- The eukaryotic single-subunit mitochondrial RNA polymerase was ganked from bacterial viruses (bacteriophage T3/T7), and has no relation to those encoded by bacteria themselves.
- Even weirder, the phage-like mtRNA polymerase is encoded in the nuclear genome of eukaryotes. Interstingly, an isoform of mtRNA polymerase lacking a mitochondrial localization signal performs transcription of nuclear-encoded genes in the nucleus (RNA pol IV).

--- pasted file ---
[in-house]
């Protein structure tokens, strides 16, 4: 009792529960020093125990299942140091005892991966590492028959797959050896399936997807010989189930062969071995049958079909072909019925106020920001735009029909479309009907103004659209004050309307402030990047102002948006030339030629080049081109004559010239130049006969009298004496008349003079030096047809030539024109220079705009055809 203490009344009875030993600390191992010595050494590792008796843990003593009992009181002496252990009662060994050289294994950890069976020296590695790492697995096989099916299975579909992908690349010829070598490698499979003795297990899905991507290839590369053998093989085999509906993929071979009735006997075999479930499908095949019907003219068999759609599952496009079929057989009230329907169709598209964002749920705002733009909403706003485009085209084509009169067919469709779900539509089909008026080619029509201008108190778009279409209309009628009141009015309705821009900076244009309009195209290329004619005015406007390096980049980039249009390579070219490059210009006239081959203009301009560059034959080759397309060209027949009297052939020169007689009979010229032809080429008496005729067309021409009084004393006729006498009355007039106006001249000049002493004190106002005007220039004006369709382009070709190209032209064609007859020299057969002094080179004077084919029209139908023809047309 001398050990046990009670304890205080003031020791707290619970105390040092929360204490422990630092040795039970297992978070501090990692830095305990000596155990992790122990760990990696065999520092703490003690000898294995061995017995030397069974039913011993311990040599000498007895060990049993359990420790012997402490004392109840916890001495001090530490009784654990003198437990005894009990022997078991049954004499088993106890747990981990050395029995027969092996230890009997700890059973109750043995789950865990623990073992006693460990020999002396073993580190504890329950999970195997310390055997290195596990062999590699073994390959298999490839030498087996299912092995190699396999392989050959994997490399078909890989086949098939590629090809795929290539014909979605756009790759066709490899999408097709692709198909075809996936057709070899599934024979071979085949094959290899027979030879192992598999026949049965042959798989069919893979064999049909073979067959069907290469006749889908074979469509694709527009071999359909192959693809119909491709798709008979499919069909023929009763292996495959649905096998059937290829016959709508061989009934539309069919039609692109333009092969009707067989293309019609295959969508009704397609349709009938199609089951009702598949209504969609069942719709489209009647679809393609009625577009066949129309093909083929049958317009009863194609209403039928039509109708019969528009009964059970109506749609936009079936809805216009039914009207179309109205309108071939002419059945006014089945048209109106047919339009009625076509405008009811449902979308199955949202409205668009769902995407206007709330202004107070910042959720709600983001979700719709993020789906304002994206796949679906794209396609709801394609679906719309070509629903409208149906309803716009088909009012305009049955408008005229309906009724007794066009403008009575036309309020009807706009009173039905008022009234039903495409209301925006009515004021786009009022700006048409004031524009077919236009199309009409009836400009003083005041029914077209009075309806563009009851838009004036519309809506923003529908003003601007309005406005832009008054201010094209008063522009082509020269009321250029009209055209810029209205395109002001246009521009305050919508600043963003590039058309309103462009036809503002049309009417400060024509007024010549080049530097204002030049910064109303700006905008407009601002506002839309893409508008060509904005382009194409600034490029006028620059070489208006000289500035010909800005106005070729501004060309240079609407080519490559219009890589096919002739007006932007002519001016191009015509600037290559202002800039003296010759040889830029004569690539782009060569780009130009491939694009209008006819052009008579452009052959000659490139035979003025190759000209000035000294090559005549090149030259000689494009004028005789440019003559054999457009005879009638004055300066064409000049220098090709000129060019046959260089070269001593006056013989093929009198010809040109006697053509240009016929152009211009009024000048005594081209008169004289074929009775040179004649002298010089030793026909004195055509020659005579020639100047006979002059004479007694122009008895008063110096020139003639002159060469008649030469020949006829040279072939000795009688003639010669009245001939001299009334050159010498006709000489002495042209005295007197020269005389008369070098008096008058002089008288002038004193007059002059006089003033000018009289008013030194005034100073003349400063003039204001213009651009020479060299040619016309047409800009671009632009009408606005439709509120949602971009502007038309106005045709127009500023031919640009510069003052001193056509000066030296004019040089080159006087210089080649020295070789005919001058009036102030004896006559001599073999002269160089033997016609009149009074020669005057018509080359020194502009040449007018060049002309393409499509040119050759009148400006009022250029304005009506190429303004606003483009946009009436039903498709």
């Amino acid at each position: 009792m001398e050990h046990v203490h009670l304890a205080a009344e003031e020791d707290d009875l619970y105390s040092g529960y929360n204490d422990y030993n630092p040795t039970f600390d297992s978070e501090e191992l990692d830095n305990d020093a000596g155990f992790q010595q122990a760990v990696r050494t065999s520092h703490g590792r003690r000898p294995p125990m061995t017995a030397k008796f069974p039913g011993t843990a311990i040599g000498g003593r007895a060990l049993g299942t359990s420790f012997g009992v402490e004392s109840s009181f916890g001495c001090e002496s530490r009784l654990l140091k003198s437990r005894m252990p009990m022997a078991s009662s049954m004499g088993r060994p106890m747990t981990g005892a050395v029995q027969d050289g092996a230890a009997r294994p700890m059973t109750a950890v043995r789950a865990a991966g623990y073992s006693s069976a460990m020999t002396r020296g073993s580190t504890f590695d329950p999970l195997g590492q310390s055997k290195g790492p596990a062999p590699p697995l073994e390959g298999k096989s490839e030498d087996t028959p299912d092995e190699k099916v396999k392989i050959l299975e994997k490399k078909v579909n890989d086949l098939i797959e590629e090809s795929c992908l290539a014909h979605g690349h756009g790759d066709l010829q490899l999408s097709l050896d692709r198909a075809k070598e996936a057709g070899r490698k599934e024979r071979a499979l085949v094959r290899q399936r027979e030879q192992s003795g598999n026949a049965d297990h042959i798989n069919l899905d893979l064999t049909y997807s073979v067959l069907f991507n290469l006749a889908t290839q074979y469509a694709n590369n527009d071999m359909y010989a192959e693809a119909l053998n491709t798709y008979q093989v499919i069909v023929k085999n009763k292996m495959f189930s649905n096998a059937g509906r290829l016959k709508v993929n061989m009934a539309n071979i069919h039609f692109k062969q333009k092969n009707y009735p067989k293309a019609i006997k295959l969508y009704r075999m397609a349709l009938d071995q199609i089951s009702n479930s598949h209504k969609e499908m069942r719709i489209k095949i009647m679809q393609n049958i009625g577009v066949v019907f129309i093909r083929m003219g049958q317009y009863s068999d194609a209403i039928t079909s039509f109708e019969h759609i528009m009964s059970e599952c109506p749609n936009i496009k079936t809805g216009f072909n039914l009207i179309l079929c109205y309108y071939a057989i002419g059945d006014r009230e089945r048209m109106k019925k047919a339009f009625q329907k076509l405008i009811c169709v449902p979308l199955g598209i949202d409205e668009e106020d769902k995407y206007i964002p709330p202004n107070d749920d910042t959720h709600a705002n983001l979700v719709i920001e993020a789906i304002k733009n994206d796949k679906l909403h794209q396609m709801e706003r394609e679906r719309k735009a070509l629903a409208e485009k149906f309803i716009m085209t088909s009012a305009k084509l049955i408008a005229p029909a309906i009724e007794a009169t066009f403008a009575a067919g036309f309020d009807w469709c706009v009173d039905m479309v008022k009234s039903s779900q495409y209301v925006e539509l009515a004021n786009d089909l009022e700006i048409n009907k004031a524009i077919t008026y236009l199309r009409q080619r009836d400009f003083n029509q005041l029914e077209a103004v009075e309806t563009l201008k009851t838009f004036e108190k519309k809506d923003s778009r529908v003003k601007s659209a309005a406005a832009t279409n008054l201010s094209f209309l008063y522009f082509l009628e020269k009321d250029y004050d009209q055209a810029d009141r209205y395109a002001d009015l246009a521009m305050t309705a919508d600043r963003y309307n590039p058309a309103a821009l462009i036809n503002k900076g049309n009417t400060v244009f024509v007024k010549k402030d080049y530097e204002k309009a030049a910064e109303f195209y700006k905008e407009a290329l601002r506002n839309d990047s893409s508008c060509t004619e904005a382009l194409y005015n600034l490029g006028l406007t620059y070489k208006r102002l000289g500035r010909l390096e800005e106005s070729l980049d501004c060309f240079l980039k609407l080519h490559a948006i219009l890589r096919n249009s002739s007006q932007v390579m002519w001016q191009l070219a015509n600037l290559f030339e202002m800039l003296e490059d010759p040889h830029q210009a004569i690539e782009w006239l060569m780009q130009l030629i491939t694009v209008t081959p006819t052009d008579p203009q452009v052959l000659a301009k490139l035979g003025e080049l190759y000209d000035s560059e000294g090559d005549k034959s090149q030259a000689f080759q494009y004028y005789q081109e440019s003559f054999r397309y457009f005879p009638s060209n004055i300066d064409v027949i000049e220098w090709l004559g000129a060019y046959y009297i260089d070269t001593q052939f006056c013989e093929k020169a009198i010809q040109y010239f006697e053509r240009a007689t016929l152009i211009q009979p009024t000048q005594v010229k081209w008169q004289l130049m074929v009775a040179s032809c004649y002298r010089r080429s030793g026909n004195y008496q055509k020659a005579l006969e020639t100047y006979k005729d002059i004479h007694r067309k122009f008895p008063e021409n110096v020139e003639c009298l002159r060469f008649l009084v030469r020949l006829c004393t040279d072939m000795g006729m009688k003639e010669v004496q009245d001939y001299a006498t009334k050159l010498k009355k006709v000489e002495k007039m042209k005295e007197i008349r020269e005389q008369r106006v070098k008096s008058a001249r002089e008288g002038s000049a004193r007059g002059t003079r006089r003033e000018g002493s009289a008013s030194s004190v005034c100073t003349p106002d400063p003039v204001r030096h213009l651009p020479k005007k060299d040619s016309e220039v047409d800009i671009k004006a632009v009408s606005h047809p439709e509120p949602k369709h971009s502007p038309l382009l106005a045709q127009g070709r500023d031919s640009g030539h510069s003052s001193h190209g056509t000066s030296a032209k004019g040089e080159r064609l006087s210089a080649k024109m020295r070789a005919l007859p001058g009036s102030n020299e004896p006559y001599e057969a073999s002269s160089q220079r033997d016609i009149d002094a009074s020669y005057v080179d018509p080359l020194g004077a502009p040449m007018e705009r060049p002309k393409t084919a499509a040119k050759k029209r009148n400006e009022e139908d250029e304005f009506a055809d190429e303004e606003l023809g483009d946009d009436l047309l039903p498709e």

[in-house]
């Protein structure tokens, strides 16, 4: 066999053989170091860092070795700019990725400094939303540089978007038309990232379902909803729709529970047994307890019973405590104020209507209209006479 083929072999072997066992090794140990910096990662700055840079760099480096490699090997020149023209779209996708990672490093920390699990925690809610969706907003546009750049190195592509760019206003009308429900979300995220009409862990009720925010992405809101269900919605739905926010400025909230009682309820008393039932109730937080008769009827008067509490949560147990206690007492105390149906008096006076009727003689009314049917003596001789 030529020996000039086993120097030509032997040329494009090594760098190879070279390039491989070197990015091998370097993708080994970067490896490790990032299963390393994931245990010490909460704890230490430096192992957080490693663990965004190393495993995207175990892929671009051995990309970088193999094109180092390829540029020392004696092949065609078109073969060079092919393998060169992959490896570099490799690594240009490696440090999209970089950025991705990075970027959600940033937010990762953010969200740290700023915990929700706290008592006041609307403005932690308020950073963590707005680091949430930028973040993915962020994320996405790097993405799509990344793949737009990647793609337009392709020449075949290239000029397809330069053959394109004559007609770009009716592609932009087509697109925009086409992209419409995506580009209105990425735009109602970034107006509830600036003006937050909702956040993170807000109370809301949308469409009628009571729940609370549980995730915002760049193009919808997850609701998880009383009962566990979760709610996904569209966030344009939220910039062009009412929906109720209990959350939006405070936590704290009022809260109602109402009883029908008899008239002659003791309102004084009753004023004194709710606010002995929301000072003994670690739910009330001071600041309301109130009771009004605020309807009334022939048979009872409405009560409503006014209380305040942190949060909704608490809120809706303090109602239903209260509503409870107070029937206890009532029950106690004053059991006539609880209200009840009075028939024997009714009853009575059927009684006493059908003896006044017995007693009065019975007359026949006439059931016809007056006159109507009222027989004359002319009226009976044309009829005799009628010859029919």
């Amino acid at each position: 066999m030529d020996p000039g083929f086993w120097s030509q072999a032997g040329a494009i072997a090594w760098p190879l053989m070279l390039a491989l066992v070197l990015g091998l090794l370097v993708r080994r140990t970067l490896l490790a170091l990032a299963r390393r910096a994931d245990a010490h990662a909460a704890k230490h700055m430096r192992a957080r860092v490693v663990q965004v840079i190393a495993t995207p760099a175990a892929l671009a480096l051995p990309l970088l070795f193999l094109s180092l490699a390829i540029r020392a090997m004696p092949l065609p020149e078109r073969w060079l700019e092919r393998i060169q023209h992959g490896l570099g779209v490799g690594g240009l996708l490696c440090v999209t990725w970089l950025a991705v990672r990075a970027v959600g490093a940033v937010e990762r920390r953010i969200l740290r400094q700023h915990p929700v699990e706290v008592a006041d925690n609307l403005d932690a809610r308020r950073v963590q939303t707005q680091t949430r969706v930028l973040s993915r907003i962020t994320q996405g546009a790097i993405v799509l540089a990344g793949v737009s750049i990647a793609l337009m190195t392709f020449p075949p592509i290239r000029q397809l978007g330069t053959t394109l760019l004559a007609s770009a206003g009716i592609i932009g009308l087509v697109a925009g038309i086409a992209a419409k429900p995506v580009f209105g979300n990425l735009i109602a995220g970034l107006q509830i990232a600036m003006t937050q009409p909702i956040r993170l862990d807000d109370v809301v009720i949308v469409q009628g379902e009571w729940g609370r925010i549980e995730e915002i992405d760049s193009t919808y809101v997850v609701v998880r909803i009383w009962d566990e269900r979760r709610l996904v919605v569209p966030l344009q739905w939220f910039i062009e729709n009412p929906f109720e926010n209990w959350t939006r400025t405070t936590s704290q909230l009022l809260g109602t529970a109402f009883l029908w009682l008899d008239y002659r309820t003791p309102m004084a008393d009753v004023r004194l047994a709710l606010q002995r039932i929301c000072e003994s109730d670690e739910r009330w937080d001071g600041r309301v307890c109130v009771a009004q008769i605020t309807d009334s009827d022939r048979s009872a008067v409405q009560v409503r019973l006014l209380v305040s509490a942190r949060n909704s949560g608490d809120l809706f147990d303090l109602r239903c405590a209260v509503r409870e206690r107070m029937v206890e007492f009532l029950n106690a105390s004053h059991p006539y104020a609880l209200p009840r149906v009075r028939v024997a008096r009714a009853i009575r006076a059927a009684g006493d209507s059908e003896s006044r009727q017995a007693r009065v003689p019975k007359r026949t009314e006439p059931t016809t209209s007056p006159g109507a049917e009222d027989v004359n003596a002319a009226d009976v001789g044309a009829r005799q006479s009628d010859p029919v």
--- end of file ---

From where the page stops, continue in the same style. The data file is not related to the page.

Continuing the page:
- The amino-terminal domain of yeast mtRNA polymerase has diverged from its phage ancestry, and has evolved to mediate coupling between mitochondrial transcription and translation. In fact, mutations in the ATD lead to deficiencies in mitochondrially-encoded OXPHOS enzymes and thereby decrease lifespan in yeast.
- What? Mitochondrial translation? What's up with that? Nobody really knows...
Also, check out this wicked album of artistic renditions of cells by Gary Carlson which I ganked the above photo from. Nice job Gary!